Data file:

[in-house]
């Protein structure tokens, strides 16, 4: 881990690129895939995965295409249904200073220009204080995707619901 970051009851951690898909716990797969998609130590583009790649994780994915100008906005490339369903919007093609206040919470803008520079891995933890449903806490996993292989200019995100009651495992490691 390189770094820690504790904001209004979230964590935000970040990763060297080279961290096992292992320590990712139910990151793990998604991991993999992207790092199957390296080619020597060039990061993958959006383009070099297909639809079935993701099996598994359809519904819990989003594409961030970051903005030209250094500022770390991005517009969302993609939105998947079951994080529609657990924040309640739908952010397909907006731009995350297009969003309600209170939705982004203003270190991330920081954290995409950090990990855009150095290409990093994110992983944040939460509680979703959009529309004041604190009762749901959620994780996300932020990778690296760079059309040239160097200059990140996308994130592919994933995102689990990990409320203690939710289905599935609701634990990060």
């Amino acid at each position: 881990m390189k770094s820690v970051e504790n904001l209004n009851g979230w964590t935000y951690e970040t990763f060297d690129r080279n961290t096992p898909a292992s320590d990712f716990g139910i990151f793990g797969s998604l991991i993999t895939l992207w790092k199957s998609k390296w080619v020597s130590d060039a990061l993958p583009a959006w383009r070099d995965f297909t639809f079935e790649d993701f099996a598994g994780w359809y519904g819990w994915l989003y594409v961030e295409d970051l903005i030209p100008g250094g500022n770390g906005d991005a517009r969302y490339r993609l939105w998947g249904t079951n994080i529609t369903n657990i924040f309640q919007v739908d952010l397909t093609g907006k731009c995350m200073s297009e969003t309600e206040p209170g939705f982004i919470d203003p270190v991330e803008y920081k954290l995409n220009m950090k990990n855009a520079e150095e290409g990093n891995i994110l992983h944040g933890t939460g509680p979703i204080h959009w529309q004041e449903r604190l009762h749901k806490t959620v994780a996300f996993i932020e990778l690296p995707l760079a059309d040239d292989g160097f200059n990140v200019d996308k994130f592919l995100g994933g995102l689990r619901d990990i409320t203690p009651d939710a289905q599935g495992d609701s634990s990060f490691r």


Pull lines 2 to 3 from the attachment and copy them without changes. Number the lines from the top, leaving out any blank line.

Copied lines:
């Protein structure tokens, strides 16, 4: 881990690129895939995965295409249904200073220009204080995707619901 970051009851951690898909716990797969998609130590583009790649994780994915100008906005490339369903919007093609206040919470803008520079891995933890449903806490996993292989200019995100009651495992490691 390189770094820690504790904001209004979230964590935000970040990763060297080279961290096992292992320590990712139910990151793990998604991991993999992207790092199957390296080619020597060039990061993958959006383009070099297909639809079935993701099996598994359809519904819990989003594409961030970051903005030209250094500022770390991005517009969302993609939105998947079951994080529609657990924040309640739908952010397909907006731009995350297009969003309600209170939705982004203003270190991330920081954290995409950090990990855009150095290409990093994110992983944040939460509680979703959009529309004041604190009762749901959620994780996300932020990778690296760079059309040239160097200059990140996308994130592919994933995102689990990990409320203690939710289905599935609701634990990060």
């Amino acid at each position: 881990m390189k770094s820690v970051e504790n904001l209004n009851g979230w964590t935000y951690e970040t990763f060297d690129r080279n961290t096992p898909a292992s320590d990712f716990g139910i990151f793990g797969s998604l991991i993999t895939l992207w790092k199957s998609k390296w080619v020597s130590d060039a990061l993958p583009a959006w383009r070099d995965f297909t639809f079935e790649d993701f099996a598994g994780w359809y519904g819990w994915l989003y594409v961030e295409d970051l903005i030209p100008g250094g500022n770390g906005d991005a517009r969302y490339r993609l939105w998947g249904t079951n994080i529609t369903n657990i924040f309640q919007v739908d952010l397909t093609g907006k731009c995350m200073s297009e969003t309600e206040p209170g939705f982004i919470d203003p270190v991330e803008y920081k954290l995409n220009m950090k990990n855009a520079e150095e290409g990093n891995i994110l992983h944040g933890t939460g509680p979703i204080h959009w529309q004041e449903r604190l009762h749901k806490t959620v994780a996300f996993i932020e990778l690296p995707l760079a059309d040239d292989g160097f200059n990140v200019d996308k994130f592919l995100g994933g995102l689990r619901d990990i409320t203690p009651d939710a289905q599935g495992d609701s634990s990060f490691r």